The deal is done, the papers are signed and finally, after all the talk and controversy, Brandon Marshall is a Miami Dolphin.
It didn't come as a surprise on Wednesday to wake up and see the bold headline on ESPN.com that Brandon Marshall had indeed singed a four year deal with the Phins, but I think I speak for everybody in saying that we didn't expect Marshall to make his mind up quite so early.
However, now that the speculation is well and truly behind us, it's time to look forward to the present, and more importantly evaluate just how Brandon Marshall will do in a Dolphins uniform.
When looking at the 2009 Miami Dolphins, two points emerge, the first being quarterback play. In 2008, Chad Pennington looked to be the sole future of the Miami Dolphins, as his signing from the New York Jets to the Miami Dolphins worked wonders for head coach Tony Sparano.
Unfortunately, Chad got hurt and was replaced with Chad Henne, and we all know how that story unfolded. Sure, Chad Henne isn't the greatest quarterback in the league by any stretch of the imagination, but for the most part he got the job done in Miami and managed to keep an explosive and sometimes loose offense together going forward.
Now though, the Dolphins have Brandon Marshall, one the most exciting young players in the game today. There's no doubt in anybodies mind that he is a great receiver, but how will Brandon fair when it comes time to putting his experience and skill to the test down south in Florida?
Well realistically, Brandon Marshall will fair just fine in all area's of the game. Marshall is used to having average quarterbacks pass the ball to him, and after spending time in Denver under hardy coach Josh McDaniels, Marshall will know when and when not to keep his big mouth closed.
Aside from Marshall's usual skillset though that we have become accustomed to seeing, there is the issue of the wildcat formation, and a question that does need answering. Can Brandon Marshall fit in with a team that has become famous for the wildcat formation? And can he execute it just as well?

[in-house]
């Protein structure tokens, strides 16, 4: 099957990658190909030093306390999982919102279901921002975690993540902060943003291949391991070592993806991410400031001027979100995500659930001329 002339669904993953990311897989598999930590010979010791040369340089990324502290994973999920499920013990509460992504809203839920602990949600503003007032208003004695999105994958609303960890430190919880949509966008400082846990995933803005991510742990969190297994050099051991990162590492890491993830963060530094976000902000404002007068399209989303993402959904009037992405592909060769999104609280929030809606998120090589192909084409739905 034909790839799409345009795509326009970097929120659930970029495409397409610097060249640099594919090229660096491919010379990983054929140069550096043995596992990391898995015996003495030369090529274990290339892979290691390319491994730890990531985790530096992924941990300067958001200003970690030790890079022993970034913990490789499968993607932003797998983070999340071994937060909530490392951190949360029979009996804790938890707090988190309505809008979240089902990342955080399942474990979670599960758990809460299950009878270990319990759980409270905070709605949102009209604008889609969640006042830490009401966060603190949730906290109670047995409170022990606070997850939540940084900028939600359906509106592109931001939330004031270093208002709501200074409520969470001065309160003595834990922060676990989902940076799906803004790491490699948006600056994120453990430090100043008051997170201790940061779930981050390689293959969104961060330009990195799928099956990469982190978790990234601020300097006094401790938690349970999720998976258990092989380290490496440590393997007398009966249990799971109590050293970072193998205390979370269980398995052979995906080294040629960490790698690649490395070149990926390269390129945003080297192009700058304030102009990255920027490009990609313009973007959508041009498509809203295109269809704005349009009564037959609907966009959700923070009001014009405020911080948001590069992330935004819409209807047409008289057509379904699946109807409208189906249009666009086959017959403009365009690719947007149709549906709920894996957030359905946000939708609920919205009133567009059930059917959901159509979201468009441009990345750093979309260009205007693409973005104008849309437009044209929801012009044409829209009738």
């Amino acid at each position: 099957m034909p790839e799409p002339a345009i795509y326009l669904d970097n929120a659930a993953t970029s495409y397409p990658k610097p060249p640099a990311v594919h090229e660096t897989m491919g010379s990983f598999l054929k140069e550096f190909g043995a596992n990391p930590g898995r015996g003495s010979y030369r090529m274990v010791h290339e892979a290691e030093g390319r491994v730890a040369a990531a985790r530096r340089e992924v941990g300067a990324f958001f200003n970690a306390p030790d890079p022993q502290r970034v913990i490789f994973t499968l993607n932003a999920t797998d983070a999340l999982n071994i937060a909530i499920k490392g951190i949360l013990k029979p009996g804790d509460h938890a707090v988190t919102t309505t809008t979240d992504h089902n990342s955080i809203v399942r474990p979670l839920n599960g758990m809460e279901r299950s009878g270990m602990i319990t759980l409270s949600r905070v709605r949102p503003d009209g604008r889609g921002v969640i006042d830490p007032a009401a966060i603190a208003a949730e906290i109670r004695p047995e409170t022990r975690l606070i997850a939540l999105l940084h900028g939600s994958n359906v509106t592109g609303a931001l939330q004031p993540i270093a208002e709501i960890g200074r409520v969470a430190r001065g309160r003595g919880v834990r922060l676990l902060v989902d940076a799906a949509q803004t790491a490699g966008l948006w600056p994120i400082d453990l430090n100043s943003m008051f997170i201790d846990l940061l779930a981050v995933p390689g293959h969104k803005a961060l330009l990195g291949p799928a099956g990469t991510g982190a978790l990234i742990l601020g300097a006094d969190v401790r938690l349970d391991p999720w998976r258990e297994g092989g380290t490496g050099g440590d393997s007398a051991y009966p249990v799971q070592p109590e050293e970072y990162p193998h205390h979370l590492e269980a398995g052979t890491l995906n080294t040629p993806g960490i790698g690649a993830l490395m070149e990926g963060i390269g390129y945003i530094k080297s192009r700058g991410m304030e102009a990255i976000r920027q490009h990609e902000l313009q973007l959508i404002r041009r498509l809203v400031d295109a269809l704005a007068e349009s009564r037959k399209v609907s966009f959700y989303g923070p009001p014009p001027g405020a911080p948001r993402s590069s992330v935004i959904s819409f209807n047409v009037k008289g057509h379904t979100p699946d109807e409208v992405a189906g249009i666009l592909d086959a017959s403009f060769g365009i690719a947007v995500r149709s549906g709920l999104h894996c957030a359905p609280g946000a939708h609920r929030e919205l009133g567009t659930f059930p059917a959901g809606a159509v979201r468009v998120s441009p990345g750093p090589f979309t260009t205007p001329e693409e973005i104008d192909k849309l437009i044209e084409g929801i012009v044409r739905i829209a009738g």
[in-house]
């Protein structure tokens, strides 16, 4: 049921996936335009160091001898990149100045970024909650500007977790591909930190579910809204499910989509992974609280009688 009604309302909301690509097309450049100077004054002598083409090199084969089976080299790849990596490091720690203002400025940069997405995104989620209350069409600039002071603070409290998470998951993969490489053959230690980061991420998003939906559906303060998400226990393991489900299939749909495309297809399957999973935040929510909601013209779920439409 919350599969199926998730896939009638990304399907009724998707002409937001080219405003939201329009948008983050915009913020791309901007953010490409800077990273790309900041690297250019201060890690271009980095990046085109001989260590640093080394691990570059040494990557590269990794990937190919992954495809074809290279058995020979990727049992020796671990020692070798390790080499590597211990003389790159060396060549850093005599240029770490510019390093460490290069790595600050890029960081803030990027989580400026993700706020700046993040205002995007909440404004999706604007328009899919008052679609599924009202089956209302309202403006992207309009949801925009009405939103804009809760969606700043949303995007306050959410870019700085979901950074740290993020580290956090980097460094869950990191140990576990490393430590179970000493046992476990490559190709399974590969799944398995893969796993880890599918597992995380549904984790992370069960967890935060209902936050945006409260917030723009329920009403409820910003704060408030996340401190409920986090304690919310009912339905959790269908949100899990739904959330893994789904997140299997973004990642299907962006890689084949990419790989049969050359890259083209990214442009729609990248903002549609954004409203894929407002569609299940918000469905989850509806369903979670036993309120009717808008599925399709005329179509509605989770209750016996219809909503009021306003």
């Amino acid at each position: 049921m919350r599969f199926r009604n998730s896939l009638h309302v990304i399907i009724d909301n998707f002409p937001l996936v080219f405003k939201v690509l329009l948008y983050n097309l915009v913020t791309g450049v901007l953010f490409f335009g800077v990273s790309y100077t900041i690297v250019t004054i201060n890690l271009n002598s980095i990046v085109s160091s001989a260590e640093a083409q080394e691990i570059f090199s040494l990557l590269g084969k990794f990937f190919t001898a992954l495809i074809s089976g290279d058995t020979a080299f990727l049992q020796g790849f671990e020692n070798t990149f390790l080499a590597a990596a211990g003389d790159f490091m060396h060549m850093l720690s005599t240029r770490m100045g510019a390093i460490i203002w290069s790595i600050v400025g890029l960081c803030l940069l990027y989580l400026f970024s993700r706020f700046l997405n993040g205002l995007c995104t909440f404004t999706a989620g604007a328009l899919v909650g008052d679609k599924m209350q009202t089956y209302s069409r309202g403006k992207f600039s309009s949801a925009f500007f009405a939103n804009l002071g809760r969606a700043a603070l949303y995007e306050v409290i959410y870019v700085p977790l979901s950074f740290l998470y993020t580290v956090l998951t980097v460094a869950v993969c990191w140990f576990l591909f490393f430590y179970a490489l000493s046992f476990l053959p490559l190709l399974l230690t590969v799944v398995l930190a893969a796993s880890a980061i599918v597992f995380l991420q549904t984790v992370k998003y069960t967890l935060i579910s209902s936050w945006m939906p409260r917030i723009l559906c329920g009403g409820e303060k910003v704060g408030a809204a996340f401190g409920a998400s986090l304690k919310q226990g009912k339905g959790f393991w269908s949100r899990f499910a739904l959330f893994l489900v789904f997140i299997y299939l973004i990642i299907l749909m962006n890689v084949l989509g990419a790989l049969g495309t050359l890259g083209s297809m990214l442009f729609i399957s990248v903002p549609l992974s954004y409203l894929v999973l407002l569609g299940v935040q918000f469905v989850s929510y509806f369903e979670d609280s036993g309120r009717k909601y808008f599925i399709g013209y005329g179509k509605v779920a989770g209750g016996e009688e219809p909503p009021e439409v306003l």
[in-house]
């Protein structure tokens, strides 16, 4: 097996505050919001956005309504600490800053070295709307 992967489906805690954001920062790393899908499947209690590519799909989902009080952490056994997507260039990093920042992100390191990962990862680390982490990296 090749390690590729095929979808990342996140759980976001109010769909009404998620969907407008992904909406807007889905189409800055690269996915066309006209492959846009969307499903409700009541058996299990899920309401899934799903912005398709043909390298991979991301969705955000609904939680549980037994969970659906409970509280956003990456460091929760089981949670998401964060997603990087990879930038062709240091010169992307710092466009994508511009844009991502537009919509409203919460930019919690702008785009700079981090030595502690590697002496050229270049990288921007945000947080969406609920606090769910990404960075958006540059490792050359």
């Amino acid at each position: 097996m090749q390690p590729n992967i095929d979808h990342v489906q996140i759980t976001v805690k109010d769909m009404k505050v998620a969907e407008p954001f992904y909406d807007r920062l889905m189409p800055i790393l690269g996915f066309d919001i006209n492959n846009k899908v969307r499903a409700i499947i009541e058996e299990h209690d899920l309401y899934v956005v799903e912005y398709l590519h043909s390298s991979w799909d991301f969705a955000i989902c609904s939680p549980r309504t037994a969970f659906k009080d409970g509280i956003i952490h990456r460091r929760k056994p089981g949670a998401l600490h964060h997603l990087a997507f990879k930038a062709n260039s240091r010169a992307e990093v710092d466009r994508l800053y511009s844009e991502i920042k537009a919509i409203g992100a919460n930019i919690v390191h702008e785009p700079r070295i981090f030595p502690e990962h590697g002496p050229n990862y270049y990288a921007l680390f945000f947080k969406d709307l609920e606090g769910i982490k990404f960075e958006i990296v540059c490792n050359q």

To answer the first question, I can't see why Brandon Marshall won't fit in nicely with the wildcat. On paper, Marshall's 1,120-yard season in 2009 speaks for itself, and when watching tape of Marshall it's clear that he is an all rounded athlete that can fit in at just about any position on the field.
The only real concern with Marshall fitting into the Wildcat is if he is asked to throw. Has any NFL spectator seen Marshall throw? I think not, so that could raise a few concerns given that Marshall has no prior ability on how to throw a 40-yard lob into the endzone.
Besides that, the switch or reverse option in the wildcat will suit Marshall just fine. He's quick on his feet and as long as the play develops early, Marshall is a threat to take the ball to the house.
The AFC East is fast becoming the toughest division in football. Yes it is no NFC East or NFC North just yet, but with the New York Jets, New England Patriots and now the Miami Dolphins all acquiring their fair share of talent, it will be a shoot out to see who can take home the number one seed in the playoffs.
For Brandon Marshall alone, the wildcat shouldn't be his number one concern at this point in time, but it is a play he must familiarise himself with if he hopes to make an impact for the Miami Dolphins.
NFL fans, get ready for a barrage of points and exciting plays on the Miami Dolphins behalf. Marshall is in blue and orange now, and if he suits up for the wildcat play next season, pay close attention to how Marshall plays. Touchdowns or positive yards gained are a certainty for Marshall in 2010, and whether it comes from his usual ways or the new found wildcat, expect him to be re-energized and enthused as he steps into Tuna Town.